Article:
The Masters and LIV Golf
Masters 2023: What you need to know about LIV Golf and Augusta National
Patrick Reed won the 2018 Masters and was congratulated by Sergio Garcia, the previous year's champion.
AUGUSTA, Ga. — This time last year, Augusta National and Masters Chairman Fred Ridley took a neutral stance against the prospect of a Saudi-led golf league, a concept that seemed in doubt after Phil Mickelson seemingly torpedoed the endeavor with his bombastic comments. “Our mission is to always act in the best interest of the game in whatever form that may take,” Ridley said at the 2022 Masters. “I think that golf is in a good place right now. There’s more participation, the purses on the professional tours are the highest they’ve ever been. We’ve been pretty clear in our believe that the world tours have done a great job in promoting the game over the years. Beyond that, there’s so much that we don’t know about what might happen or what could happen, I can’t say much more beyond that.”
But a Saudi league is no longer a concept but something very, very concrete that has torn the professional fabric of men’s golf in two. The sport’s civil war has touched nearly all aspects of the game, and that includes Augusta National. To catch you up to speed, here is what you need to know about the connection between the Masters and LIV Golf.
Are LIV Golf members allowed to play in the Masters?
Though the PGA Tour considers the Masters an official event, the tour has no jurisdiction over the field or how the tournament is run, allowing those banned by the tour to play at Augusta National.
How many LIV players are in the 2023 Masters field?
A total of 18: Phil Mickelson, Charl Schwartzel, Bubba Watson, Sergio Garcia, Patrick Reed, Dustin Johnson, Brooks Koepka, Bryson DeChambeau, Cameron Smith, Mito Peirera, Joaquin Niemann, Abe Ancer, Thomas Pieters, Harold Varner III, Jason Kokrak, Kevin Na, and Louis Oosthuizen. Only Smith, the reigning Open champion, is list on the pre-tournament interview schedule.
So Augusta National is OK with LIV Golf?
Wouldn’t go that far. In a statement last December, Ridley wrote, “Regrettably, recent actions have divided men’s professional golf by diminishing the virtues of the game and the meaningful legacies of those who built it.”
However, while Ridley said he was “disappointed” in these developments, “our focus is to honor the tradition of bringing together a preeminent field of golfers.”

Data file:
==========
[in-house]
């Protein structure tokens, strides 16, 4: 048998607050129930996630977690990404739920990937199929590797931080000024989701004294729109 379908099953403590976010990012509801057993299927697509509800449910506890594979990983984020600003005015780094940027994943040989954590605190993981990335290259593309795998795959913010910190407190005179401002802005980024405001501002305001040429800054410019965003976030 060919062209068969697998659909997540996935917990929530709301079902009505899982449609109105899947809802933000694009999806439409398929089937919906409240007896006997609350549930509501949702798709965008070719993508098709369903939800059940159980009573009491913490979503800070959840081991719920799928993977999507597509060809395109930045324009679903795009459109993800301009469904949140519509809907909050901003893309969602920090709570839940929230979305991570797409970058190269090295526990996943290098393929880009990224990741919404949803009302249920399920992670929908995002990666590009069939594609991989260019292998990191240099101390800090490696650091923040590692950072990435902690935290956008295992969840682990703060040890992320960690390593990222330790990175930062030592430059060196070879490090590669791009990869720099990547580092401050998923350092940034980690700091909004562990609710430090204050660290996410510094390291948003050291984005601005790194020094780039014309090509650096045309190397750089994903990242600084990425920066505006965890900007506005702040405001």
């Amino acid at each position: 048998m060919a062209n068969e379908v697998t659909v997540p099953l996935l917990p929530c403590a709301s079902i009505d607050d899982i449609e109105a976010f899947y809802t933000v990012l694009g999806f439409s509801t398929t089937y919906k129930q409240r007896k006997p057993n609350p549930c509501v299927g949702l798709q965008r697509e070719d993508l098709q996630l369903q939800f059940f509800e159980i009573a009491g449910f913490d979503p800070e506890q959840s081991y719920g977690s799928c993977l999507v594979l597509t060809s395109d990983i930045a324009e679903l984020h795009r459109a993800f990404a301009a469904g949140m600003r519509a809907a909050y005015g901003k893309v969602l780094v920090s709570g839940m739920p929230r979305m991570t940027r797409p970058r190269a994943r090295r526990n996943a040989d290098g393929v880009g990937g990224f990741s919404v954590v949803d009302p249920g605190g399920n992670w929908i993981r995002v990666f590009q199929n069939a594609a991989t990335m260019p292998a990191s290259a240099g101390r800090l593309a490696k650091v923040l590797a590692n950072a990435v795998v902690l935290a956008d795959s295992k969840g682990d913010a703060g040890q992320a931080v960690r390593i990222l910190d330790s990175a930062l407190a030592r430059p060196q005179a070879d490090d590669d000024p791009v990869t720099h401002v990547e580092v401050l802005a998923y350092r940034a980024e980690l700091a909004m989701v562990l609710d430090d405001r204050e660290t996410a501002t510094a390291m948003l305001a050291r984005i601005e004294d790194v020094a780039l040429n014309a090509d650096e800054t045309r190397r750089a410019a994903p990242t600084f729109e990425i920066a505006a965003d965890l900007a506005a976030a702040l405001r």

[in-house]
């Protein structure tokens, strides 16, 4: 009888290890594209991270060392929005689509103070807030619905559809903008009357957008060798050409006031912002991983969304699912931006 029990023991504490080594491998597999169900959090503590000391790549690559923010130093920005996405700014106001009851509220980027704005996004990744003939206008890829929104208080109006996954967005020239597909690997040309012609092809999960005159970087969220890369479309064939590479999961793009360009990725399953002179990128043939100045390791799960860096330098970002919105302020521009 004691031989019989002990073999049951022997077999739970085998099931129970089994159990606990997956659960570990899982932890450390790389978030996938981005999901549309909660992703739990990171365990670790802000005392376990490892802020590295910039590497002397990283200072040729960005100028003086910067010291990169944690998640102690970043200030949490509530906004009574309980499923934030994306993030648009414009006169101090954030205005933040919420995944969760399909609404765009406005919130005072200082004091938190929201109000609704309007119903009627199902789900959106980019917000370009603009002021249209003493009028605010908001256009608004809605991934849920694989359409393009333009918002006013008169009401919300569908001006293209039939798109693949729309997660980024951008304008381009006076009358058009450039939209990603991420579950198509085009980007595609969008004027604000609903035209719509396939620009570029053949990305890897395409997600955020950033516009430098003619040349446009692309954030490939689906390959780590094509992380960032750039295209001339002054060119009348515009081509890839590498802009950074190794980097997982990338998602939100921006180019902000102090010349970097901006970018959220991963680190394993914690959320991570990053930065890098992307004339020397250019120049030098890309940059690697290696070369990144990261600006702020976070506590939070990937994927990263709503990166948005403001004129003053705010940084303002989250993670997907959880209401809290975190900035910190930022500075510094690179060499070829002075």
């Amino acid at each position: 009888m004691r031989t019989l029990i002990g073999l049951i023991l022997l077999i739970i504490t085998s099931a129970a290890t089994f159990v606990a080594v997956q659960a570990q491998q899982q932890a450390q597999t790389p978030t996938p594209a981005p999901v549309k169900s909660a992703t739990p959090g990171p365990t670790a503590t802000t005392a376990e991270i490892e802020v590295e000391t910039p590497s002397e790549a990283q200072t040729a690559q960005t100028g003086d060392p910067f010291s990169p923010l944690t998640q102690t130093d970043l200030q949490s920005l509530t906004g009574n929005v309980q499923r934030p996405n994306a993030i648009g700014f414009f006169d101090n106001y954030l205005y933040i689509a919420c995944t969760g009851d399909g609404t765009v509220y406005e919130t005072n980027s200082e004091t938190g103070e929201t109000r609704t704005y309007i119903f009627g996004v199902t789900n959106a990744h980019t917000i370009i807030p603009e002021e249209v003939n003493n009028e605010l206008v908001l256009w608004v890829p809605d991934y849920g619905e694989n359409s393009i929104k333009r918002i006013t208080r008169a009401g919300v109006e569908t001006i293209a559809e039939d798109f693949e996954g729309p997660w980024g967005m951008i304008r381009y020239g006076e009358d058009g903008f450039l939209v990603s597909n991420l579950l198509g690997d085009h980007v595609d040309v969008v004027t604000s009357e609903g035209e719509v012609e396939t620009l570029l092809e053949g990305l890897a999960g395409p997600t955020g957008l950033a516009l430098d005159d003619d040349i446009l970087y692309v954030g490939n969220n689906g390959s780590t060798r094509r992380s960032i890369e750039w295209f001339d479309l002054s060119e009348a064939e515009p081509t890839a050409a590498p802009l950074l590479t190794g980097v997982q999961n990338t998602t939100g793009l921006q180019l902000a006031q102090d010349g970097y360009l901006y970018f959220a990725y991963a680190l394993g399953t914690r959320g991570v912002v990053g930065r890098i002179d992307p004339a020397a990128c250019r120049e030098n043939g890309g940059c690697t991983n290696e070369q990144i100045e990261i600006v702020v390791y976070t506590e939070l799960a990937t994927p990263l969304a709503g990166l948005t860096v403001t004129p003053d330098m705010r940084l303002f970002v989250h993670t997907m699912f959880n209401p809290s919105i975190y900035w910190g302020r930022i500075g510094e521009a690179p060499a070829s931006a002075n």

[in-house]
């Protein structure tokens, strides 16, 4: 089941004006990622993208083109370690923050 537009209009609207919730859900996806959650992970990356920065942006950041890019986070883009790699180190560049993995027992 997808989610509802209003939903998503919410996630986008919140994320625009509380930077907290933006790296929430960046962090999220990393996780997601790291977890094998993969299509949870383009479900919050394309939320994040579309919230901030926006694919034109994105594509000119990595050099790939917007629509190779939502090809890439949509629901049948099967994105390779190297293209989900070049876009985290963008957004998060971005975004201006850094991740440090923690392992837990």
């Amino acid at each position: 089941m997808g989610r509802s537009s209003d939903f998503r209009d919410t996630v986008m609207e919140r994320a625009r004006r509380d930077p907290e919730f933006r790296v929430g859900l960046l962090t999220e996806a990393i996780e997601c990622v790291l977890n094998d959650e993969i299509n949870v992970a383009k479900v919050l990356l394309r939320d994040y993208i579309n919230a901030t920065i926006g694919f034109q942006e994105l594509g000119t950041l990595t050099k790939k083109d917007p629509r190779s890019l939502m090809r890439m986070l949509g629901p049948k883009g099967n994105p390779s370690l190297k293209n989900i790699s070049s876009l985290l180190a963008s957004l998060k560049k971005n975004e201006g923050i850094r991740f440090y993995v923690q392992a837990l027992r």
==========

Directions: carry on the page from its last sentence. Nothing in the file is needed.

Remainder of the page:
“Therefore, as invitations are sent this week, we will invite those eligible under our current criteria to compete in the 2023 Masters Tournament,” Ridley said.
Can LIV Golf members compete in the Masters in perpetuity?
Not quite. Ridley added a caveat to this statement, writing, “As we have said in the past, we look at every aspect of the tournament each year, and any modifications or changes to invitation criteria for future tournaments will be announced in April.” Possible alterations to the field’s exemption categories is expected to be one of the areas addressed by Ridley during his annual pre-Masters press conference on Wednesday.
How would LIV Golf members be excluded from future Masters?
There are a few routes. The first would be to stick with the current criteria, which—assuming LIV Golf fails to receive accreditation from the Official World Golf Ranking—would eliminate roughly half the LIV Golf competitors from the field. In place of the OWGR exemptions, the Masters could use the PGA Tour’s FedEx Cup rankings, the DP World Tour Race to Dubai standings and other money/point lists for respective tours around the world.
The second could be a closer alignment with the PGA Tour. The Masters could announce it will mirror the tour’s criteria for field eligibility, meaning those suspended by the tour would be banned from competing in the Masters. This option would allow the Masters to ban previous Masters winners—such as Mickelson, Dustin Johnson, Patrick Reed, Sergio Garcia and Bubba Watson— from the tournament should the club decide to do so. The third is, well, the club could just not invite LIV Golf members to compete because the Masters is an invitational, and the club is beholden only to itself. However, that would be extreme, given the circumstances.